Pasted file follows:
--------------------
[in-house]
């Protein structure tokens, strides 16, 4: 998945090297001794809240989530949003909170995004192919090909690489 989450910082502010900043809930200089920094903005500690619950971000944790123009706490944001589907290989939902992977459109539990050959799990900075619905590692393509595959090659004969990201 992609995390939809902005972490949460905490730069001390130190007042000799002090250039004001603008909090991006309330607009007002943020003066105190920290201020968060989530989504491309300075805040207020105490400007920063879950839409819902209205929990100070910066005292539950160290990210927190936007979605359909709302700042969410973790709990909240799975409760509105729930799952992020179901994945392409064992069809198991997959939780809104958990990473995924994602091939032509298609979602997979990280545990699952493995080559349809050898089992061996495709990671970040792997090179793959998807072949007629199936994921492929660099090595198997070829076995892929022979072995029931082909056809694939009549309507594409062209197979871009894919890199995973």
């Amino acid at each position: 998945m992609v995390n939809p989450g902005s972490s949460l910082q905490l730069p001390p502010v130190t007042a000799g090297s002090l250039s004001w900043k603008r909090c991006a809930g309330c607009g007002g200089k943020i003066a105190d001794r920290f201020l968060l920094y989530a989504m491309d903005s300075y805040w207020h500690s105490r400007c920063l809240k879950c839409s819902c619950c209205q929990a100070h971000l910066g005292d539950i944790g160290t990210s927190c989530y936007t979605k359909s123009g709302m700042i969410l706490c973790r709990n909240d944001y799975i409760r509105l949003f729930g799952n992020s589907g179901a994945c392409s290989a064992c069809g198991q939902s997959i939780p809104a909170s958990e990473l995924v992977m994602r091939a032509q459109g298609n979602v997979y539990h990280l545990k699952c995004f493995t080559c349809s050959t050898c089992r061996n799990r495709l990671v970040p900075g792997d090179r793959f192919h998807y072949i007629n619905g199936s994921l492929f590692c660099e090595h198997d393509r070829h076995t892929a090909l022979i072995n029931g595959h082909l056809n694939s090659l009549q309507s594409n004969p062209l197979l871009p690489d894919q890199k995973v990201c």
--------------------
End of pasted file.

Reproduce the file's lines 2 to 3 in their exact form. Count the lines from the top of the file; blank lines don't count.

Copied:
């Protein structure tokens, strides 16, 4: 998945090297001794809240989530949003909170995004192919090909690489 989450910082502010900043809930200089920094903005500690619950971000944790123009706490944001589907290989939902992977459109539990050959799990900075619905590692393509595959090659004969990201 992609995390939809902005972490949460905490730069001390130190007042000799002090250039004001603008909090991006309330607009007002943020003066105190920290201020968060989530989504491309300075805040207020105490400007920063879950839409819902209205929990100070910066005292539950160290990210927190936007979605359909709302700042969410973790709990909240799975409760509105729930799952992020179901994945392409064992069809198991997959939780809104958990990473995924994602091939032509298609979602997979990280545990699952493995080559349809050898089992061996495709990671970040792997090179793959998807072949007629199936994921492929660099090595198997070829076995892929022979072995029931082909056809694939009549309507594409062209197979871009894919890199995973």
């Amino acid at each position: 998945m992609v995390n939809p989450g902005s972490s949460l910082q905490l730069p001390p502010v130190t007042a000799g090297s002090l250039s004001w900043k603008r909090c991006a809930g309330c607009g007002g200089k943020i003066a105190d001794r920290f201020l968060l920094y989530a989504m491309d903005s300075y805040w207020h500690s105490r400007c920063l809240k879950c839409s819902c619950c209205q929990a100070h971000l910066g005292d539950i944790g160290t990210s927190c989530y936007t979605k359909s123009g709302m700042i969410l706490c973790r709990n909240d944001y799975i409760r509105l949003f729930g799952n992020s589907g179901a994945c392409s290989a064992c069809g198991q939902s997959i939780p809104a909170s958990e990473l995924v992977m994602r091939a032509q459109g298609n979602v997979y539990h990280l545990k699952c995004f493995t080559c349809s050959t050898c089992r061996n799990r495709l990671v970040p900075g792997d090179r793959f192919h998807y072949i007629n619905g199936s994921l492929f590692c660099e090595h198997d393509r070829h076995t892929a090909l022979i072995n029931g595959h082909l056809n694939s090659l009549q309507s594409n004969p062209l197979l871009p690489d894919q890199k995973v990201c």